The Maldives are a chain of 19 islands in the Indian Ocean southwest of India and Sri Lanka. They extend over 871 kilometers in a north-south direction, up to just south of the Equator. The islands are atolls with coral reefs, surrounded by the peaks of a volcanic mountain range submerged in the water. From the total 2000 islands, only about 220 are inhabited.
However, only some of the inhabited islands are accessible to tourists. These are principally islands with hotels or those visited frequently by safari boats. Principally, tourists must leave the islands before sunset. Exceptions are rarely granted by the Government.
The Maldives are one of the most fascinating dive destinations this planet has to offer. The island state located in the Indian Ocean , with its nearly 400,000 residents has numerous stunning atolls and nearly 1,200 partly uninhabited islands. The islands are characterized by beautiful white sandy beaches with palm trees and beautiful lagoons.
The more than 20 atolls are thereby protected by numerous partly unspoilt coral reefs. They are due as a result the lowering of huge volcanoes. In the following period the corals formed the magnificent fringing reefs of the atollsthat can be watched wonderfully on a scenic flight by plane, nowadays. Thanks to strong ocean currents in this area naturally long drawn channels were formed, through which divers from all over the world are moving today. The reefs are almost overflowing with unique fauna and flora, some of which specimens are not been named yet..
Taking into account the current and in regard to best visibility, you should select the destination of your diving holiday in the Maldives. In general, from May to November it is particularly pleasant to dive west of the atolls. Those arriving from December to April should explore the dive sites east of the atolls. The atolls themselves outdo each other in their beauty and each of them fascinated divers on individual way.
The islands of the Maldives are spread over 26 atolls. Here, most of the islands and most of the tourist islands series (up to a few exceptions) annularly around the large lagoon of each atoll, like the pearls of a pearl necklace. These atolls always have a more or less annular structure which can be observed best from a great height. The ring-shaped atolls of the Maldives are the largest of the Earth and they are considered to support the the theory of atoll formation in geology.
Considered as the originating theory of the atolls it is assumed that in ancient times islands with volcanoes sank slowly down the ocean and settled the reef corals on top of the circular volcanic cone. The growth of corals could almost keep up with the sinking of the islands, and a huge coral reef began to incur. After the complete disappearance of the island of the atoll ring stayed as the only remaining and is still visible today. At boreholes a in 1842 expressed theory by C. Darwin could be confirmed, but so far not in the Maldives.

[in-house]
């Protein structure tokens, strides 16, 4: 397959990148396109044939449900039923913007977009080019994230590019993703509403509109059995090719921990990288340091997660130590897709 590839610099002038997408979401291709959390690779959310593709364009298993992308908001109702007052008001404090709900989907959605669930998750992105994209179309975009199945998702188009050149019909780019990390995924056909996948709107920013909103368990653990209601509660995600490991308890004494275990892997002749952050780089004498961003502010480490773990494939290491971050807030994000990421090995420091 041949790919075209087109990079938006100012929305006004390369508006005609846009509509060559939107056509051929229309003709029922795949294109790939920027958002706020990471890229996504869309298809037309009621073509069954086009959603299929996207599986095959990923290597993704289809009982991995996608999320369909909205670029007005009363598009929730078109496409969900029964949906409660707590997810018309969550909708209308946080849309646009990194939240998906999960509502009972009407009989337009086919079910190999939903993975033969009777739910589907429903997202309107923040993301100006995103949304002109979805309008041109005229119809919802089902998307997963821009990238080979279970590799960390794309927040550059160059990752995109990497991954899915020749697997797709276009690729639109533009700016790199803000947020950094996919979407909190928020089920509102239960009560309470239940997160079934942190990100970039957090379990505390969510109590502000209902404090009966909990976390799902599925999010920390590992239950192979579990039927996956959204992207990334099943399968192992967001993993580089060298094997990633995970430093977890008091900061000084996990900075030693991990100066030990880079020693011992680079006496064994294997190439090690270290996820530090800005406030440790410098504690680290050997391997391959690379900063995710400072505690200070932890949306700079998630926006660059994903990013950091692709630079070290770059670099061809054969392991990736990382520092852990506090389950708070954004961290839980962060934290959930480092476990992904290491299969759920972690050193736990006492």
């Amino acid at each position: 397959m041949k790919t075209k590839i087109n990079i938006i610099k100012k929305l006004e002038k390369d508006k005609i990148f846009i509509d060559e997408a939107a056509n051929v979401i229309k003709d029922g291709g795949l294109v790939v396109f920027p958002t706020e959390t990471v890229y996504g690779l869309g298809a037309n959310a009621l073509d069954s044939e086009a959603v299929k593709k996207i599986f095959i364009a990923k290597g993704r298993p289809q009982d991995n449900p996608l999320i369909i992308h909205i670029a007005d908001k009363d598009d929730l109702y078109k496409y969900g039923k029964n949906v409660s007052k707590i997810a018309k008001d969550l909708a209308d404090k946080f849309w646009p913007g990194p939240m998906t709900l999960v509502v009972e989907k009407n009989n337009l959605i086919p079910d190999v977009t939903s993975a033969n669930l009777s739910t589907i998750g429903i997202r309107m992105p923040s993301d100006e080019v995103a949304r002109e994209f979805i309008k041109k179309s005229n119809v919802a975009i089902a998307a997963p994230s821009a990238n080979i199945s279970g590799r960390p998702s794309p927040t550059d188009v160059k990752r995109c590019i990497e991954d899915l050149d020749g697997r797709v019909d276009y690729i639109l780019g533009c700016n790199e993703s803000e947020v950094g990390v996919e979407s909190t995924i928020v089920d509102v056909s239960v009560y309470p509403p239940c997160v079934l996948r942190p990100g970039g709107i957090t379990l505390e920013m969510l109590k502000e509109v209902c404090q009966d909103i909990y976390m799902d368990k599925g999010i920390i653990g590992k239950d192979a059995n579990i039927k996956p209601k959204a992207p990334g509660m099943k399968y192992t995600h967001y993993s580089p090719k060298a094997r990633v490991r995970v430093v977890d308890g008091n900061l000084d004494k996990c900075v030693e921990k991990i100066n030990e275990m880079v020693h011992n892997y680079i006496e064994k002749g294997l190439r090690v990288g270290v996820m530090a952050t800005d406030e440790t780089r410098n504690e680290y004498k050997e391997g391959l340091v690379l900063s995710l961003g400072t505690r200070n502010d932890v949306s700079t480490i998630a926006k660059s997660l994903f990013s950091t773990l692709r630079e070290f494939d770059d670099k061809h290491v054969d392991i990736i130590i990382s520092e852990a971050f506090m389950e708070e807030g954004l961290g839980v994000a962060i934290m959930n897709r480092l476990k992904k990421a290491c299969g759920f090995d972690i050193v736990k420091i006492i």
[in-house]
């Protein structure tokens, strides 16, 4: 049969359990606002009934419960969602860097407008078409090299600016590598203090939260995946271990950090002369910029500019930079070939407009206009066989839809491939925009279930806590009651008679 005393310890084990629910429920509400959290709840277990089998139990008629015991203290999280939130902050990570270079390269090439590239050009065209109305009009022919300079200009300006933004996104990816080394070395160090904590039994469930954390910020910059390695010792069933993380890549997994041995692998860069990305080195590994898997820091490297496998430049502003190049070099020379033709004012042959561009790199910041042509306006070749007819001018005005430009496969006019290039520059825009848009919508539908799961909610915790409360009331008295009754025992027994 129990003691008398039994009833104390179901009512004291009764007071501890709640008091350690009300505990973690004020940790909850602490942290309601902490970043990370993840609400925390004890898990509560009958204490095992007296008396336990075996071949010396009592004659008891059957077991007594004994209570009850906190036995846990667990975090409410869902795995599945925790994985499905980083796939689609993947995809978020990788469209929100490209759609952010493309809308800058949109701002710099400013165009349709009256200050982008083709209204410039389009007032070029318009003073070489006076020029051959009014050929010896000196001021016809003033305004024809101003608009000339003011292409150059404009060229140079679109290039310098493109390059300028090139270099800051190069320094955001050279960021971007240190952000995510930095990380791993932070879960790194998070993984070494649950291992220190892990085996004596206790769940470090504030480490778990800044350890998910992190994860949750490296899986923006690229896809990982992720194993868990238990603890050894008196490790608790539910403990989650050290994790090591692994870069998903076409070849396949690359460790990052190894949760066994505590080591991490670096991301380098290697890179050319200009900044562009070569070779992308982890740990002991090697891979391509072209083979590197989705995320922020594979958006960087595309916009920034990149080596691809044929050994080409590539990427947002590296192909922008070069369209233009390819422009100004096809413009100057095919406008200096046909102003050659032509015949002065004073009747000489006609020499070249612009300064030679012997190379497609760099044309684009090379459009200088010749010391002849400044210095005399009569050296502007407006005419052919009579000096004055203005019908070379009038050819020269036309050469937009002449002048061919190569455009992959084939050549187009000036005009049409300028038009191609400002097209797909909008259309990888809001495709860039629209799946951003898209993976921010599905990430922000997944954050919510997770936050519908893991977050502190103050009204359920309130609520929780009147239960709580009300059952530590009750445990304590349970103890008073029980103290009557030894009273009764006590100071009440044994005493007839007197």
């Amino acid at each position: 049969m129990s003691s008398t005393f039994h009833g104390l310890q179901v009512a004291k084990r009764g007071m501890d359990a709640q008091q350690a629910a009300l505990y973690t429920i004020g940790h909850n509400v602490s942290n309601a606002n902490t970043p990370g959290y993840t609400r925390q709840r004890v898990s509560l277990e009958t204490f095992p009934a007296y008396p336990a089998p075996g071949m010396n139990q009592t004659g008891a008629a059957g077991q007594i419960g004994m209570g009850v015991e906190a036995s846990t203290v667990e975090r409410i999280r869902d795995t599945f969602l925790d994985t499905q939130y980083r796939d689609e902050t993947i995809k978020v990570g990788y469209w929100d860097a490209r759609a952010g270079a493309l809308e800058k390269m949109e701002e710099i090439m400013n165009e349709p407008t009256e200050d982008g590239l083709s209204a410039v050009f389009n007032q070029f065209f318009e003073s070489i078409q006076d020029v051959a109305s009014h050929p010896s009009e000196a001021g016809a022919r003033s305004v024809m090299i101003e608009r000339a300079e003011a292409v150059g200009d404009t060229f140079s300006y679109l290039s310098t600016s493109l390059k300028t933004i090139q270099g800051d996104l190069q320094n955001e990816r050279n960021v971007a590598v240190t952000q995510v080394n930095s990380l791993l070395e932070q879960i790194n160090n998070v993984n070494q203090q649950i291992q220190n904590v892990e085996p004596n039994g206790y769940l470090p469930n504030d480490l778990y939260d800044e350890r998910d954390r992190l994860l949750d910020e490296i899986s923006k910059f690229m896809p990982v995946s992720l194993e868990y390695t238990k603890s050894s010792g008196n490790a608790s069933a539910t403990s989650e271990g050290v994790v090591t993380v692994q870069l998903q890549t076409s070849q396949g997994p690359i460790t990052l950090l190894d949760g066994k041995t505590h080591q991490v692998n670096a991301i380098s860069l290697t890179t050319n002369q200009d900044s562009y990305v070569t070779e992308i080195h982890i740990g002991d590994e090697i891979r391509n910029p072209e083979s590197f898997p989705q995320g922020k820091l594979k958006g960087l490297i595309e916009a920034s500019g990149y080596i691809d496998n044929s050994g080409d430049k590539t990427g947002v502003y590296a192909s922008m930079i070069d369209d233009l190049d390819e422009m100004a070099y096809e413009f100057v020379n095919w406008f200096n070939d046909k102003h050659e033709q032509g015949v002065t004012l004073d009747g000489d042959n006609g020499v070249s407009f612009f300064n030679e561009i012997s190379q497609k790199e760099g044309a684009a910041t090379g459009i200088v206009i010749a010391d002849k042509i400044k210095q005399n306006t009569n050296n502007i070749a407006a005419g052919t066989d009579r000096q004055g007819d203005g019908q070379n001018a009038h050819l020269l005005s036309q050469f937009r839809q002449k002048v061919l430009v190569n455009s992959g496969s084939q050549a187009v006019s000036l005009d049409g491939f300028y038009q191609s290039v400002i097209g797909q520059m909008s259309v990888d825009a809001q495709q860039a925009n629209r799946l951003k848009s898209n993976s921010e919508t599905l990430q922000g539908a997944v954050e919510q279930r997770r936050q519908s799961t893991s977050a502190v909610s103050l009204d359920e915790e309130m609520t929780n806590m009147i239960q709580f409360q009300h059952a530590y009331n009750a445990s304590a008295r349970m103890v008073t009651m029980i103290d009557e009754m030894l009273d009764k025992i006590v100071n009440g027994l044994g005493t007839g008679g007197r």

Here is more likely suspected that a larger land mass, the so-called Maldivian back, also sank into the sea and could develop a growth of corals here. The round shape explained theories whose truthfulness, however, more on speculation than based on facts. Fact is that the growth of a complete coral reef, no matter what shape it is, takes an enormously long time, the oldest detectable reef needed for this almost 50 million years.
So that an island or an atoll can ever be reached by boat, this ring around the island or even the big atoll ring needs to have a breakthrough somewhere. The previously already mentioned kandus or reef openings are usually already made by nature, but often they had to be enlarged or artificially created. In order to to find this passage even in bad weather or for those who are unfamiliar with this area, they were provided with markings on sometimes very original way. If a boat has passed this mark secure and calm water has been reached.
Male is the economic and political heart of the Maldives and its 105,000 inhabitants live crowded together on an island of about 1.5 square miles. Here reigns the bustle of a vibrant tropical city with noisy markets, crowded harbor full of fishing boats, merchant ships and water taxis. The colorful jumble of local residents, shopkeepers, workers and day trippers from the tourist islands stands in stark contrast to the peaceful tranquility which radiate the other islands of the Maldives. The population of this island grew so quickly that the island had to be artificially enlarged. More than 1/3rd of the island’s current area has been converted from sea.